But the flu is not as dangerous as COVID-19 infection. And in COVID-19 patients with diabetes, additional risk factors such as heart disease, sometimes undiagnosed, are compounding the problem, said Eckel, who also is a past president of the American Heart Association.

Doctors' experience with bacterial infections indicates that controlling blood sugar before and during infection can be helpful. During the crisis, Eckel advises hospitalized COVID-19 patients who have diabetes to ensure their glucose is carefully managed — and to monitor it themselves, with their own supplies, if they are able.

A diabetes complication called diabetic ketoacidosis, or DKA, is a risk with other viral infections and a concern in coronavirus patients, he said. DKA occurs when an absolute or relative insulin deficiency prevents cells from using glucose for energy and they burn fat instead, creating chemicals called ketones that build up in the blood and can be toxic.

Amid a serious infection, Eckel said, diabetes drugs called SGLT2 inhibitors contribute to an increased risk for DKA. Patients with COVID-19 should talk to their doctor about stopping these medications at the time of hospitalization, and possibly sooner.

Another diabetes drug, metformin, also might need to be discontinued in hospitalized coronavirus patients, he said. Under extreme circumstances, including dehydration and kidney disease, metformin could foster acidosis and even exacerbate kidney disease when intravenous contrast agents are used in imaging.

Outside the hospital, the ADA recommends keeping blood sugar well controlled and consulting health care professionals about managing risk and any viral symptoms. If feeling very ill — including higher fever with cough and shortness of breath — people should seek emergency care.

"Patients with diabetes need to be alert about not delaying if they're getting sick, particularly over a short time interval," Eckel said.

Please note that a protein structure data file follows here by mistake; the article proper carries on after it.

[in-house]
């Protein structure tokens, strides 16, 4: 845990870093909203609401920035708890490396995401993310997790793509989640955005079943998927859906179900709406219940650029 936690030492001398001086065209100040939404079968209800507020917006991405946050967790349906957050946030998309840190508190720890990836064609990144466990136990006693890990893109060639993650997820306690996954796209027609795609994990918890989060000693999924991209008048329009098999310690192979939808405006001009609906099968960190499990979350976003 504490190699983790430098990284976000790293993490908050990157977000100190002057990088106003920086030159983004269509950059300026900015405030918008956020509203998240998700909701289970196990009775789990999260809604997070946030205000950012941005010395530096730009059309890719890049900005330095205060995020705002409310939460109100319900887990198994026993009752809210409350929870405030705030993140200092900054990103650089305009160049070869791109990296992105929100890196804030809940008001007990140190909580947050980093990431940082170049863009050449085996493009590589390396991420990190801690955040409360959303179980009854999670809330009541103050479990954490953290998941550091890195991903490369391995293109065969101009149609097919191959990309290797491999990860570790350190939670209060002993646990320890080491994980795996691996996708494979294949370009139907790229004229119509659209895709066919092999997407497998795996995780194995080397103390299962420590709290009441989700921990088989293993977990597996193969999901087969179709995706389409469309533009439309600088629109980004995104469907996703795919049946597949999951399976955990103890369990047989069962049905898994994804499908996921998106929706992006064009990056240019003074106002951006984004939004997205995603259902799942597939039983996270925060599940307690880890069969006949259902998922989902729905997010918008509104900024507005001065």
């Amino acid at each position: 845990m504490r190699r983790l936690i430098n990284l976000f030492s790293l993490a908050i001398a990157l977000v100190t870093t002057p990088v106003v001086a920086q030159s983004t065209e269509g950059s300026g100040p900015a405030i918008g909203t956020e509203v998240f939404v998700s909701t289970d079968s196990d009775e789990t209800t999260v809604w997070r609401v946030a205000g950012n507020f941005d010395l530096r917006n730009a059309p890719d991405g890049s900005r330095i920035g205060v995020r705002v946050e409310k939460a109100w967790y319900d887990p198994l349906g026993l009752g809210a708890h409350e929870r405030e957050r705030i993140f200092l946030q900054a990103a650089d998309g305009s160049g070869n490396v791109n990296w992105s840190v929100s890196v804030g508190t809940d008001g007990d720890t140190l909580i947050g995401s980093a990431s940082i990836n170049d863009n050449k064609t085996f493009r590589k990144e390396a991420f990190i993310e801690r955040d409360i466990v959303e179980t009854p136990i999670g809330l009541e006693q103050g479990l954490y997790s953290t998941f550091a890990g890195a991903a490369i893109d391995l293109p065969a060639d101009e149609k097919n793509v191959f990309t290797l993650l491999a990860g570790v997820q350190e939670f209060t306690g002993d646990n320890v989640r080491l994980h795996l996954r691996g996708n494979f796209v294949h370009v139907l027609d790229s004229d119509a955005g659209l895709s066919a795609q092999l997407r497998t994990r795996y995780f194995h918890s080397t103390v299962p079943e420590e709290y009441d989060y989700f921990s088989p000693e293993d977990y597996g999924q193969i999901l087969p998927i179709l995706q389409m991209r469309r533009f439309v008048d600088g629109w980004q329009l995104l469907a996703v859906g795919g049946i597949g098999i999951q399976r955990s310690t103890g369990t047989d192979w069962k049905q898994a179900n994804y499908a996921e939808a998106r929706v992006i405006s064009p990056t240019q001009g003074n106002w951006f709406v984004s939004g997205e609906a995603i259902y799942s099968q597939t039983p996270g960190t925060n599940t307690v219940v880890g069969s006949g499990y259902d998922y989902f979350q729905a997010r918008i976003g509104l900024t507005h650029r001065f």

Alikhaani is an ambassador for Know Diabetes by Heart, a joint initiative of the AHA and ADA to reduce cardiovascular complications in people with Type 2 diabetes. She believes that ultimately more knowledge about COVID-19 will help the public avoid infection and improve self-care.

Jacqueline Alikhaani, a diabetes and heart patient, is an ambassador for Know Diabetes by Heart. (American Heart Association/American Diabetes Association)
Congenital heart disease survivor Jacqueline Alikhaani is living with diabetes. (American Heart Association/American Diabetes Association)

"People can partner with their doctors better when they understand more about the mechanics of what's going on," she said.

For now, Alikhaani is leaning a lot on faith, family and community. She said when the crisis passes and everyday life resumes, there could be a silver lining. "Maybe when we go back, we'll see that we might not miss everything that right now we think we are missing."

Editor's note: Because of the rapidly evolving events surrounding the coronavirus, the facts and advice presented in this story may have changed since publication. Visit Heart.org for the latest coverage, and check with the Centers for Disease Control and Prevention and local health officials for the most recent guidance.

If you have questions or comments about this story, please email editor@heart.org.